As the huddled masses of Instagram models, aspiring tech bros, and washed-up rappers finally escape Fyre Festival’s pathetic attempt at a luxury music festival in the Bahamas, many of its disgruntled attendees have used social media to paint the event as a festival disaster. The ensuing viral sensation – fueled by schadenfreude – would suggest that this Caribbean catastrophe is as bad as it gets for a festival. That is not the case. In the 60 years that music festivals have been a prominent factor in western youth culture, some combination of negligent planning, inclement weather, freak accident and human violence has caused a steady stream of unfortunate incidents at music festivals. They range from comical nuisances to horrific tragedies, and a look back offers a timely reminder of how bad things can get when the pursuit of pleasure devolves into disaster.
Glastonbury, United Kingdom, 2005
The British are no strangers to a soggy festival experience, but in the festival’s 35th year, a thunderstorm at Glastonbury tested the limits of even the hardiest British punters. A violent torrential deluge, claimed by locals to be “the worst storm in fifteen years”, pounded Worthy Farm, flooding the campgrounds, festival site, and parking lots in upwards of 4ft of water. Two stages were hit by lightning as rivers of mud destroyed camps, trapped cars, and toppled toilets. That afternoon, the clouds cleared, and in typically British fashion, the 130,000 or so attendees stuck on their wellies and waded on with the remainder of the festival, which is now lovingly remembered as “Farmageddon”. Although nine people reported injuries and damages soared into the millions, there were no fatalities.
Fyre festival, Exuma islands, 2017
A joint venture between the rapper Ja Rule and the shady entrepreneur Billy McFarland, Fyre festival promised exclusivity, luxury, and $12,000 VIP packages on the idyllic shores of Great Exuma Island in the Bahamas. Revelers arrived to find that their luxury tent accommodations resembled a “Fema camp”, the gourmet dining options had been reduced to slices of processed cheese on bread, and most of the performers – such as Blink 182 and Disclosure – hadn’t even bothered to turn up. As a storm blew in, the event was completely cancelled, as were flights off the island, and the event’s elite clientele devolved into a horde of stranded savages, documenting their plight on social media at every step. The government of the Bahamas seized control of the festival grounds to evacuate the attendees, and a $100m lawsuit has already been slapped on the organizers.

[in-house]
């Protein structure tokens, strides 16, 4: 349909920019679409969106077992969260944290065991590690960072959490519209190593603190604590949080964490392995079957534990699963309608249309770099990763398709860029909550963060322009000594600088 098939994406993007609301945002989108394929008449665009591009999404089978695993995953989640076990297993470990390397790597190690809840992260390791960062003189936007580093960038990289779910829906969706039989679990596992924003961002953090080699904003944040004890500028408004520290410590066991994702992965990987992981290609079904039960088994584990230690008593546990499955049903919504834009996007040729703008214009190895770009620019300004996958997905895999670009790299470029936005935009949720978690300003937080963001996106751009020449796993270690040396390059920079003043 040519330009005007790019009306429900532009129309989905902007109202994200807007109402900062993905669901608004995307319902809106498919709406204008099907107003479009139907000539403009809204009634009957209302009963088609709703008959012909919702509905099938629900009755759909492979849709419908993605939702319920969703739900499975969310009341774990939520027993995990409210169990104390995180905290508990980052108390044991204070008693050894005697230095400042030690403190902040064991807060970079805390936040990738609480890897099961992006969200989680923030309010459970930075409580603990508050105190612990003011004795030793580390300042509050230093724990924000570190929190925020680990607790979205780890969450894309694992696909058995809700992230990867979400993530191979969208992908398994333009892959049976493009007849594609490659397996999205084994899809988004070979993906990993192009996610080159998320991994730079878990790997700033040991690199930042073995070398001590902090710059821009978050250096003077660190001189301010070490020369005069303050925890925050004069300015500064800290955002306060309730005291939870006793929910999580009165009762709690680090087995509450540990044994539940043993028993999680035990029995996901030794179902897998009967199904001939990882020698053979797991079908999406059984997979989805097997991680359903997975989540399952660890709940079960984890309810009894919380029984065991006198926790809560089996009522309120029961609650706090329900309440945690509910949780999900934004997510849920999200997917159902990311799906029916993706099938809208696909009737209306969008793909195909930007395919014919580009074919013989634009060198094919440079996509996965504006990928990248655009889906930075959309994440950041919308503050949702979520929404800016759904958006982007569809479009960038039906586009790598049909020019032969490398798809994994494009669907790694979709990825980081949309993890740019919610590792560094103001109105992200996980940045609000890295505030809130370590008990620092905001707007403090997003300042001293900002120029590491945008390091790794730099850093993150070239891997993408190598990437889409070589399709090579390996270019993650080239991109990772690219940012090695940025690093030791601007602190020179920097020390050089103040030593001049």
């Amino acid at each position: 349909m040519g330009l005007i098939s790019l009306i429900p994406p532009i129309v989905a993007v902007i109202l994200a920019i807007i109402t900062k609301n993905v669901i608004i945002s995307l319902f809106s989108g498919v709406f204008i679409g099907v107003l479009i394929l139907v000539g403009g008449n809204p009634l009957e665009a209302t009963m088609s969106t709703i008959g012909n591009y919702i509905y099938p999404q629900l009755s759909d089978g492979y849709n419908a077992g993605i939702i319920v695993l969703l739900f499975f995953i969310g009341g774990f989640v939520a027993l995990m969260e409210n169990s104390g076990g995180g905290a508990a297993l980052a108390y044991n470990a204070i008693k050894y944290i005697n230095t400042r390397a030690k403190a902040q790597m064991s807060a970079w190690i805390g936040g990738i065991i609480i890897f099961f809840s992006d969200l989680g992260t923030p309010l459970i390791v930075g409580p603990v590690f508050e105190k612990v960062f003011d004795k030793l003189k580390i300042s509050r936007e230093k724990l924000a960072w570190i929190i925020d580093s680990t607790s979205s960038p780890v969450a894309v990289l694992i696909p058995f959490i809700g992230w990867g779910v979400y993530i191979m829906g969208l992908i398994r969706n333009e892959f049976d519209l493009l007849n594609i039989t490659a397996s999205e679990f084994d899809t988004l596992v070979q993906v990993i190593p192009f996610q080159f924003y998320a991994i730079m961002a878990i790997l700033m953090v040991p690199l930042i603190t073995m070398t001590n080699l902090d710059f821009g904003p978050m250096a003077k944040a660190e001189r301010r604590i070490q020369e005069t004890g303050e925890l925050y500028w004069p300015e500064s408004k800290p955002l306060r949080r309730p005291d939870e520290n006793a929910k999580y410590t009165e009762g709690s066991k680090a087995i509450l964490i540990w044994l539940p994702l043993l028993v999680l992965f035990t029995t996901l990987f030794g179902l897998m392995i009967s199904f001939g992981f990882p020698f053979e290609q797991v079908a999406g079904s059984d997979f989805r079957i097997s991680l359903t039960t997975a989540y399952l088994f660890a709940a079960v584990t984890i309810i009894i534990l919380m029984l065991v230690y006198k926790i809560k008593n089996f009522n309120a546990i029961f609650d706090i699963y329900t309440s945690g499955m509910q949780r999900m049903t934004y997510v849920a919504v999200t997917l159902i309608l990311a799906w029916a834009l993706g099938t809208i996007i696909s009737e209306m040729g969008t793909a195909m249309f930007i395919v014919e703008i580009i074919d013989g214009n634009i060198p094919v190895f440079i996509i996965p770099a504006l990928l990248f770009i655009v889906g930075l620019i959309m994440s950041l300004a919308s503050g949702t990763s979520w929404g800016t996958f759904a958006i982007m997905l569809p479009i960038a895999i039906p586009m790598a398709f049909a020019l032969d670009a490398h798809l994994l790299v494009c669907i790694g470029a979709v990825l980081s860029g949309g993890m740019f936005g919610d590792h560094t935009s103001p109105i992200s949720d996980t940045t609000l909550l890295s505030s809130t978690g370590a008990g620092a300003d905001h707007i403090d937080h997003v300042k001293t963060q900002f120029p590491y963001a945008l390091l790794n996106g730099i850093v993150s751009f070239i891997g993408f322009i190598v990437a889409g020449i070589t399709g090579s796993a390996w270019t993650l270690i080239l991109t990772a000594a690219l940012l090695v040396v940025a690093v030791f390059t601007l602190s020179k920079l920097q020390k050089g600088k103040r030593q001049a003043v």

Erie Canal Soda Pop festival, Indiana, 1972
The blockbuster event was touted as being “bigger than Woodstock” and had a heavyweight line-up featuring Black Sabbath, the Allman Brothers, and the Eagles. When the mayor of Evansville, Indiana, banned the festival at the last minute, organizers scrambled to move it to a bend of lawless swampland known as Bull Island. When 200,000 people – more than quadruple what was expected – poured into tiny Carmi, Illinois, peace and love were swiftly discarded as hell broke loose. Rain turned the grounds into a muddy slurry, scores of artist cancellations left long periods of silence on stage, vendors quickly ran out of food, and the sanitation system completely flooded. In a drug-fueled haze of rage and confusion, the trapped attendees turned the festival into a fully fledged riot. Cars were overturned, people were mugged, and at the end of the weekend the stage was set on fire.
Altamont Free Music festival, California, 1969
With the Rolling Stones and the Grateful Dead performing to a crowd of 300,000 in sunny northern California in 1969, Altamont was expected to be “Woodstock West”, taking place only four months after that era-defining event for the “peace and love” generation. Trouble began when the notorious motorcycle gang the Hells Angels was hired to handle security for the stage, which sat only 3ft high at the bottom of an incline – a job for which the group was allegedly paid in beer. The Angels, armed with sawed-off pool cues and chains, battered countless youths as the baying crowd threatened to spill down the hill and on to the stage. Multiple skirmishes resulted in brutal treatment and injuries to men and women alike, but the event turned deadly at the opening of the Rolling Stones’ set. When Meredith Hunter, a teenager clad in a lime green suit and high on a combination of LSD and methamphetamine, rushed the stage with a gun, he was stabbed twice and died. Video footage, featured in the documentary Gimme Shelter, shows bikers stomping on Hunter’s body after he fell. The incident is remembered as a sad and symbolic end to the 1960s.
Time Warp, Argentina, 2016